It would have been interesting to hear M. Poliquin say more about the challenges of translating such a weighty book, and he did tell us a little about this (making the nice little aside that he thinks the French version is probably better than the original; he had been able to correct some mistakes in the English version!), how his research into nautical vocabulary had taken him three days work with an expert mariner and so on, but mostly we learned about what an impressive man Samuel de Champlain must have been, and how his vision for New France (i.e. Canada) was way ahead of his time (Champlain died in 1635). Poliquin compared his policies with those of Willi Brandt and Helmut Schmidt who advocated a peaceable (pacifique) reunification of Germany in the 1980s. "Wandel durch Handel" (change through commerce; Poliquin made the striking remark that the Berlin Wall was brought down by fax machines).
The explorer-diplomat Champlain, who crossed the Atlantic 27 times during his 16th / 17th century lifetime, had the difficult task of having to work with the "Amérindiens" on behalf of France without being too confrontational about it. His attitude mattered. He was respectful and non-judgemental. He asked the native people about their beliefs and their politics and found them as intelligent and "evolués" as the Europeans. He considered their kayaks, for example, to be one of the greatest of human inventions. Champlain having paddled (or been paddled) along the lakes and rivers from Detroit to Montreal, this was not just a casual turn of phrase.
The word "sauvage" (savage, wild), as Poliquin pointed out, comes from the Latin silva, forest, so les sauvages were actually "people of the forest."
The word caucus, used in N. American politics today, is said by some to come from an Algonquin word cau´cau-as´u, although there's some debate about this. Champlain liked the way the native Americans arrived at their decisions by consensus, after giving everyone a chance to speak his mind freely. Because of his deference to the native way, there has been no genocide perpetrated by Europeans in this northern part of the Americas. When a Frenchman was murdered by one of the native people, Champlain played for time and would not countenance a knee-jerk, vengeful reaction. He entered into discussions, persuaded the tribesmen to make amends, effected an exchange of hostages and gifts. Poliquin said that this foreshadowed typical present day Canadian behaviour:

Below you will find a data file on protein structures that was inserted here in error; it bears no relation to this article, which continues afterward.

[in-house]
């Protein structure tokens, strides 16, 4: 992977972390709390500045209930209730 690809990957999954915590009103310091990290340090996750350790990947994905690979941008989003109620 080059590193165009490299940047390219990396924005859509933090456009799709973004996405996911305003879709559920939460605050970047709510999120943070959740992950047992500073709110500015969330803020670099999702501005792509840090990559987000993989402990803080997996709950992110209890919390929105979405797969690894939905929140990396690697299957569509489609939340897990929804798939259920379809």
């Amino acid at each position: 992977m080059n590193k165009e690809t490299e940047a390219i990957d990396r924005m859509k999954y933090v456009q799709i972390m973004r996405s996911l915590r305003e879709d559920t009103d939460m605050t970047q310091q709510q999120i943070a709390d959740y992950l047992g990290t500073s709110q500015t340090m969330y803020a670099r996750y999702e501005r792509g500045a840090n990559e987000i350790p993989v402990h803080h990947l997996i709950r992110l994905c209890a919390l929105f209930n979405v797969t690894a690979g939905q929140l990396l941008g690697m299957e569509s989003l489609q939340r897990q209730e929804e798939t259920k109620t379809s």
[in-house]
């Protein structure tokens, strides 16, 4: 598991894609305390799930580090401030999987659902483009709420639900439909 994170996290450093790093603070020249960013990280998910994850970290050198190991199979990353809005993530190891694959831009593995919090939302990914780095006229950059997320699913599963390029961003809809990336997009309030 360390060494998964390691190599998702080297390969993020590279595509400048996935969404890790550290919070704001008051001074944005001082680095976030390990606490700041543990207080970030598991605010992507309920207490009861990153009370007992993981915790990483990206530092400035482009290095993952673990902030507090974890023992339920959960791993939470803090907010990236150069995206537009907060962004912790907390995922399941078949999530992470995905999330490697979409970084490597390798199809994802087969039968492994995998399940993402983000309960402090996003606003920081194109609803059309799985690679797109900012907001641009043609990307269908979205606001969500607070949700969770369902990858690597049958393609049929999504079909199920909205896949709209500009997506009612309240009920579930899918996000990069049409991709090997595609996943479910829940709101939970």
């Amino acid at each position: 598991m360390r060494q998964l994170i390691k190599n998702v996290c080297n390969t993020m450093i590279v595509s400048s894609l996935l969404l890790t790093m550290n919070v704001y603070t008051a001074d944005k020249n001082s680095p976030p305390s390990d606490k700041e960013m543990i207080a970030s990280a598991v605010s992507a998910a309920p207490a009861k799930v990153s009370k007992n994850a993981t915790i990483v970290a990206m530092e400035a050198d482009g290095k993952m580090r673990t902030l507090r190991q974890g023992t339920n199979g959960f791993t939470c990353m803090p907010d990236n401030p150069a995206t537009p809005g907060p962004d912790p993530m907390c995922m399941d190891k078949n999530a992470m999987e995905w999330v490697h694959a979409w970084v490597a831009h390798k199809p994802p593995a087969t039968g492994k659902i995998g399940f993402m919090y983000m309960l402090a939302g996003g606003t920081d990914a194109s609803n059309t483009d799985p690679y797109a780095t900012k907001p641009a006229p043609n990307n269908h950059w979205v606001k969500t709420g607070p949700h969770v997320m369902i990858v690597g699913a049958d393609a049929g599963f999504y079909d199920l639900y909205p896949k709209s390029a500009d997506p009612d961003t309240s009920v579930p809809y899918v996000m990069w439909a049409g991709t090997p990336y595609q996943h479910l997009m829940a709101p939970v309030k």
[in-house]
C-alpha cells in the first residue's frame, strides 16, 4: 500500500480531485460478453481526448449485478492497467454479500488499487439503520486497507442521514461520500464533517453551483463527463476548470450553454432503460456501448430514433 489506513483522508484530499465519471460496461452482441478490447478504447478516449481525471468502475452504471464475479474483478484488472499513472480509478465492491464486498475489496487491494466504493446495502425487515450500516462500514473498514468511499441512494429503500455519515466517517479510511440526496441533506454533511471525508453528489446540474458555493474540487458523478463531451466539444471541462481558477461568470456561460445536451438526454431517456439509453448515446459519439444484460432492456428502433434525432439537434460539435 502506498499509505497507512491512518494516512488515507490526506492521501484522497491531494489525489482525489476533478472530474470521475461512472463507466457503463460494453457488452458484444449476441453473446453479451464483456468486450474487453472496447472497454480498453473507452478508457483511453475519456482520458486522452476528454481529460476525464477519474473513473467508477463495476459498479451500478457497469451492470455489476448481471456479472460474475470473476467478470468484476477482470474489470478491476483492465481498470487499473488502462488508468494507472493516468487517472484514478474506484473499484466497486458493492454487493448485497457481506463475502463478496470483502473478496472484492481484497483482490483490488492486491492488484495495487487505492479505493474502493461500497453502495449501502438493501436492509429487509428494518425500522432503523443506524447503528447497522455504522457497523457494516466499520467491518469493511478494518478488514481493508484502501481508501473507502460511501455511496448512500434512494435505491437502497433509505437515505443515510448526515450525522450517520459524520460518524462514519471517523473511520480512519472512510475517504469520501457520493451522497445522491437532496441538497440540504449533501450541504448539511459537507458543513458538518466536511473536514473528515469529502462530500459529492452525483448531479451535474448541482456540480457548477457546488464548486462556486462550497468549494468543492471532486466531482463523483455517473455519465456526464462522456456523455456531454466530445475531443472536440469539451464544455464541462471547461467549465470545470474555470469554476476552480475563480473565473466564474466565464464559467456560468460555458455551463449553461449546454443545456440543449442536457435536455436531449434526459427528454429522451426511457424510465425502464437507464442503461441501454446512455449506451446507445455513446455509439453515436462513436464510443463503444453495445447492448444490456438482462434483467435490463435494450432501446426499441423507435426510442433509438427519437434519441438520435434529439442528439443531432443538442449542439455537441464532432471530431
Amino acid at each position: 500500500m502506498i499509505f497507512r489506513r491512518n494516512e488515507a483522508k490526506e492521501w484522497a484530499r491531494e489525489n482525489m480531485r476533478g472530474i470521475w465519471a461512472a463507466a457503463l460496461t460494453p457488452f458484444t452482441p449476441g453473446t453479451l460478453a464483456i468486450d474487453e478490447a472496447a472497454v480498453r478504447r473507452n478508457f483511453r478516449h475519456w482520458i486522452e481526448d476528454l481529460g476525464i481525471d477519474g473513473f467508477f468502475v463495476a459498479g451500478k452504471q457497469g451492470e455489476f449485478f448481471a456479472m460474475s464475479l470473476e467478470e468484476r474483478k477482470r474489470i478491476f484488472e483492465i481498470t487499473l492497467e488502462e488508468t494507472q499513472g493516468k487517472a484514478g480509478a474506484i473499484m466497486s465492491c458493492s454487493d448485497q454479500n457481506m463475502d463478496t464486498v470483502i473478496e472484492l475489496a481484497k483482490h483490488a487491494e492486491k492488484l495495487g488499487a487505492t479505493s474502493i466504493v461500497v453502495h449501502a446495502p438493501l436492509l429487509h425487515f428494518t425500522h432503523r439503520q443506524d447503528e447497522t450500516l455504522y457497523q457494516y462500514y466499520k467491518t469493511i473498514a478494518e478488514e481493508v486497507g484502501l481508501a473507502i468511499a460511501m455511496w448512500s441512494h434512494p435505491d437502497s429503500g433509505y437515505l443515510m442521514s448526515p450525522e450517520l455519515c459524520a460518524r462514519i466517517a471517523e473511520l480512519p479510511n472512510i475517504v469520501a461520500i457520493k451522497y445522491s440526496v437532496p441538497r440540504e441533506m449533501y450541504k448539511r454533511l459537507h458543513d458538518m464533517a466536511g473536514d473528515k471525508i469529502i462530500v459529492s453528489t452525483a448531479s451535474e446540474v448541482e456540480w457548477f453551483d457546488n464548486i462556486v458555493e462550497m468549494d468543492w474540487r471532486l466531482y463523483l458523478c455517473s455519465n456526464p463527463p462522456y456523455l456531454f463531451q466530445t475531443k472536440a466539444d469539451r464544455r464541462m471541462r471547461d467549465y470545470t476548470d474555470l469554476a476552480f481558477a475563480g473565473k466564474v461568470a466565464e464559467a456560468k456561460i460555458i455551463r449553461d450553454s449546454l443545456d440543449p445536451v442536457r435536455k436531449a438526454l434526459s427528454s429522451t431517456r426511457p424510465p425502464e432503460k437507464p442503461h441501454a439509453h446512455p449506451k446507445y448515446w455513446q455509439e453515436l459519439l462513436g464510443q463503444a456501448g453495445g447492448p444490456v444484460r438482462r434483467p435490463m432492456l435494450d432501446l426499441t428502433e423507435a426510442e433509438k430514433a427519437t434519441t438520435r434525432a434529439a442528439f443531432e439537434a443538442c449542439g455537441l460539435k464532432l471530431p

S'il y a du trouble avec des voisins, on n'appelle pas la police, ou seulement en dernier recours. On se débrouille entre nous, on s'arrange entre nous.Poliquin calls Champlain's vision for Canada "un rêve modeste ... et fou." But Champlain's legacy, his influence upon Canada, and his dream of a peaceful new world remains. Champlain was a Renaissance man, a humanist, a botanist, a writer, an expert navigator and cartographer, not just a governor. "Il pouvait lire la forêt" and his maps, as modern tools confirm, were astonishingly accurate. As a scientist he did make some mistakes, however, convinced that the goal of his explorations –– China –– lay not so far from Montreal. There's a suspicion he may have been a Protestant, not a Catholic, although the French régime that supported his endeavours was Catholic, and very right wing at that. He was a failure in one aspect of his life. Married at 40 to a girl of twelve, she left him when she grew up and joined a convent.